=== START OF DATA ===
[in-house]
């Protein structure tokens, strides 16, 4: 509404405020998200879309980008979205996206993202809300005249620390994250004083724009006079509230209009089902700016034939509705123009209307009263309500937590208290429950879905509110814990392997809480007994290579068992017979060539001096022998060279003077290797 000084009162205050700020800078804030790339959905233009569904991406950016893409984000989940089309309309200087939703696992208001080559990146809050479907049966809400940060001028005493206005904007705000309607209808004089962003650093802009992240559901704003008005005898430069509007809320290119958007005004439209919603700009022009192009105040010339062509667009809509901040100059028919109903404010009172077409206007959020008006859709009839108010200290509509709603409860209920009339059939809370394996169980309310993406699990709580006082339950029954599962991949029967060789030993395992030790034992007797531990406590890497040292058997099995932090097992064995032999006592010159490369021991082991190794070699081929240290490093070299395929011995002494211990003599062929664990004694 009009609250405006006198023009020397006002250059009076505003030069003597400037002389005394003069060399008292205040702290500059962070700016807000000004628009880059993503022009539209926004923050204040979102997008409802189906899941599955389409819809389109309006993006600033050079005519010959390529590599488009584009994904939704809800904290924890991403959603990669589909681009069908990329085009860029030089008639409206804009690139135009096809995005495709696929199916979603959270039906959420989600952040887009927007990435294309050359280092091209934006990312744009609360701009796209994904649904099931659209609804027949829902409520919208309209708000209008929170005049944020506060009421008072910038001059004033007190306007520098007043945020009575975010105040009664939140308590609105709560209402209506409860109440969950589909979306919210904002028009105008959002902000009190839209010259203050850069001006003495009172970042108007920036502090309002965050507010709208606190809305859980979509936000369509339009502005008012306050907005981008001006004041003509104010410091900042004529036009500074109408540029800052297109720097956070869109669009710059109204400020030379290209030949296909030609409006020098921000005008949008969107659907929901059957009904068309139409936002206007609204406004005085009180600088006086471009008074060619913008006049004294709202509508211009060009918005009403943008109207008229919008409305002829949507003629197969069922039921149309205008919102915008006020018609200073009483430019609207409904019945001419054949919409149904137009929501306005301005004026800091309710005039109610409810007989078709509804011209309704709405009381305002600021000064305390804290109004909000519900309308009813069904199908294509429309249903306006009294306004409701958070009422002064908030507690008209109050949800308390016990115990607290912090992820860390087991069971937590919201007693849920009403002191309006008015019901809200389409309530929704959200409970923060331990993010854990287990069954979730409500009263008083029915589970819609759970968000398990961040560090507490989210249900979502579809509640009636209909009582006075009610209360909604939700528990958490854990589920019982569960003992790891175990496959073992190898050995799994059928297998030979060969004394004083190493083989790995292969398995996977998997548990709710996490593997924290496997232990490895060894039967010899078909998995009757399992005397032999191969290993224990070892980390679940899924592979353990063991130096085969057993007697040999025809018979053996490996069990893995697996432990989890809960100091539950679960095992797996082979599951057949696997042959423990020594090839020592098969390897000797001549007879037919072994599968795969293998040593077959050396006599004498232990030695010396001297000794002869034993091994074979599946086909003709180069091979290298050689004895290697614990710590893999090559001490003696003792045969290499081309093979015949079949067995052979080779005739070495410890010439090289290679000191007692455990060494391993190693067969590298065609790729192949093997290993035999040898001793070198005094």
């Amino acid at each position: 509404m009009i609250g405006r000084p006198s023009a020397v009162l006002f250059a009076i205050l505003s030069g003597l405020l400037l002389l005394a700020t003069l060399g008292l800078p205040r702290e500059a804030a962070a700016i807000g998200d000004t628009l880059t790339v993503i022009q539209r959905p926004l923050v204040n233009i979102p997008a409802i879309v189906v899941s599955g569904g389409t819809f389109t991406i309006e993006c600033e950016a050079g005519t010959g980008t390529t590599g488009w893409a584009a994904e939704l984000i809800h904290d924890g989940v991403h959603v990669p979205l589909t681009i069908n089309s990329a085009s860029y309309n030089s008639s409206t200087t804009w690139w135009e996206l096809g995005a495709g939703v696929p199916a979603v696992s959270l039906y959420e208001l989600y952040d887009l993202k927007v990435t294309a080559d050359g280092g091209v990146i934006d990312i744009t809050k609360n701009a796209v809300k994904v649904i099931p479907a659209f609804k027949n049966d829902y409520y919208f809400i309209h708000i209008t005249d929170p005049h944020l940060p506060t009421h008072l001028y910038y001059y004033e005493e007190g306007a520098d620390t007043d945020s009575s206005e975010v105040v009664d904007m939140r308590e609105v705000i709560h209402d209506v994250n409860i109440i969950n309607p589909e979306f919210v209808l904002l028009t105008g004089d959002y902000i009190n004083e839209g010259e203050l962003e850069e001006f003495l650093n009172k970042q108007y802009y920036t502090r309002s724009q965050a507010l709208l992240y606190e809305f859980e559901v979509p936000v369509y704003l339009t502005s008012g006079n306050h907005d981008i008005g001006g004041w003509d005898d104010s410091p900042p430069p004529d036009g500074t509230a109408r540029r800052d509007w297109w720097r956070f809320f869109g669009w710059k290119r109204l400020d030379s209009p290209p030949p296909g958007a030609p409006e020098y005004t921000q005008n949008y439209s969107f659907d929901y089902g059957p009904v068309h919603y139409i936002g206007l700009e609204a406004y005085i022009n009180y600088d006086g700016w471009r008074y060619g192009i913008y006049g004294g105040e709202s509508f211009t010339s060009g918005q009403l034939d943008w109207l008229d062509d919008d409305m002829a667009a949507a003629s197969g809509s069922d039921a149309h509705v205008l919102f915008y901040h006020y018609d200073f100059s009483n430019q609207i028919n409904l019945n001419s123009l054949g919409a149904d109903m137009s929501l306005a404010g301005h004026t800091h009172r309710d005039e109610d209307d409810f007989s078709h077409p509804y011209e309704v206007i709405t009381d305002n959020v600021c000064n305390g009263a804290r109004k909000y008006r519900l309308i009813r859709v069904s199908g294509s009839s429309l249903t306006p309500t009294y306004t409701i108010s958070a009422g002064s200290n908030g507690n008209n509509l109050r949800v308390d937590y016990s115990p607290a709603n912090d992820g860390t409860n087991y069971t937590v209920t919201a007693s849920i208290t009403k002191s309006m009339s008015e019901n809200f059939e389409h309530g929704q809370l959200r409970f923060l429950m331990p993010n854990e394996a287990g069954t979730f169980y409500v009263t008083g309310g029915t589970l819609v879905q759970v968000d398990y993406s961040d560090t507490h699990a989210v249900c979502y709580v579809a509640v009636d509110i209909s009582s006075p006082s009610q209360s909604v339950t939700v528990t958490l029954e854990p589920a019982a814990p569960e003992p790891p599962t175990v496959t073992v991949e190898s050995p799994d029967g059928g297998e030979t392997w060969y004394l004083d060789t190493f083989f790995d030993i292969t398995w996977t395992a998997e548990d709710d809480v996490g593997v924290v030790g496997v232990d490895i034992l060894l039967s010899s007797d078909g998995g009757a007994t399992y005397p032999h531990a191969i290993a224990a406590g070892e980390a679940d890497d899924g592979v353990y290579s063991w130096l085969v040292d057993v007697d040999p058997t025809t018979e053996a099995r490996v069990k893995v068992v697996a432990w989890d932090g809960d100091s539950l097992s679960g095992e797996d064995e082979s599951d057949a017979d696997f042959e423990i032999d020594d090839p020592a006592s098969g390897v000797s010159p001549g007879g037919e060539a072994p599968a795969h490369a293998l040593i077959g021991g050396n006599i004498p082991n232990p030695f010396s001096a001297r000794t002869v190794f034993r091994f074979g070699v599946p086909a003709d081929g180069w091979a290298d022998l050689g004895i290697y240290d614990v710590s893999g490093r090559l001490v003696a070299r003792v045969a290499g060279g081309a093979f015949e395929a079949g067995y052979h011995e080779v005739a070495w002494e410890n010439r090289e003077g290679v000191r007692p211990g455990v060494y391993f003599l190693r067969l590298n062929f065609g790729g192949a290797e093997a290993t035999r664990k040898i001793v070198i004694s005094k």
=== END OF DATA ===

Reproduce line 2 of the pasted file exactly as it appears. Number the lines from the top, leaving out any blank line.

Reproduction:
């Protein structure tokens, strides 16, 4: 509404405020998200879309980008979205996206993202809300005249620390994250004083724009006079509230209009089902700016034939509705123009209307009263309500937590208290429950879905509110814990392997809480007994290579068992017979060539001096022998060279003077290797 000084009162205050700020800078804030790339959905233009569904991406950016893409984000989940089309309309200087939703696992208001080559990146809050479907049966809400940060001028005493206005904007705000309607209808004089962003650093802009992240559901704003008005005898430069509007809320290119958007005004439209919603700009022009192009105040010339062509667009809509901040100059028919109903404010009172077409206007959020008006859709009839108010200290509509709603409860209920009339059939809370394996169980309310993406699990709580006082339950029954599962991949029967060789030993395992030790034992007797531990406590890497040292058997099995932090097992064995032999006592010159490369021991082991190794070699081929240290490093070299395929011995002494211990003599062929664990004694 009009609250405006006198023009020397006002250059009076505003030069003597400037002389005394003069060399008292205040702290500059962070700016807000000004628009880059993503022009539209926004923050204040979102997008409802189906899941599955389409819809389109309006993006600033050079005519010959390529590599488009584009994904939704809800904290924890991403959603990669589909681009069908990329085009860029030089008639409206804009690139135009096809995005495709696929199916979603959270039906959420989600952040887009927007990435294309050359280092091209934006990312744009609360701009796209994904649904099931659209609804027949829902409520919208309209708000209008929170005049944020506060009421008072910038001059004033007190306007520098007043945020009575975010105040009664939140308590609105709560209402209506409860109440969950589909979306919210904002028009105008959002902000009190839209010259203050850069001006003495009172970042108007920036502090309002965050507010709208606190809305859980979509936000369509339009502005008012306050907005981008001006004041003509104010410091900042004529036009500074109408540029800052297109720097956070869109669009710059109204400020030379290209030949296909030609409006020098921000005008949008969107659907929901059957009904068309139409936002206007609204406004005085009180600088006086471009008074060619913008006049004294709202509508211009060009918005009403943008109207008229919008409305002829949507003629197969069922039921149309205008919102915008006020018609200073009483430019609207409904019945001419054949919409149904137009929501306005301005004026800091309710005039109610409810007989078709509804011209309704709405009381305002600021000064305390804290109004909000519900309308009813069904199908294509429309249903306006009294306004409701958070009422002064908030507690008209109050949800308390016990115990607290912090992820860390087991069971937590919201007693849920009403002191309006008015019901809200389409309530929704959200409970923060331990993010854990287990069954979730409500009263008083029915589970819609759970968000398990961040560090507490989210249900979502579809509640009636209909009582006075009610209360909604939700528990958490854990589920019982569960003992790891175990496959073992190898050995799994059928297998030979060969004394004083190493083989790995292969398995996977998997548990709710996490593997924290496997232990490895060894039967010899078909998995009757399992005397032999191969290993224990070892980390679940899924592979353990063991130096085969057993007697040999025809018979053996490996069990893995697996432990989890809960100091539950679960095992797996082979599951057949696997042959423990020594090839020592098969390897000797001549007879037919072994599968795969293998040593077959050396006599004498232990030695010396001297000794002869034993091994074979599946086909003709180069091979290298050689004895290697614990710590893999090559001490003696003792045969290499081309093979015949079949067995052979080779005739070495410890010439090289290679000191007692455990060494391993190693067969590298065609790729192949093997290993035999040898001793070198005094």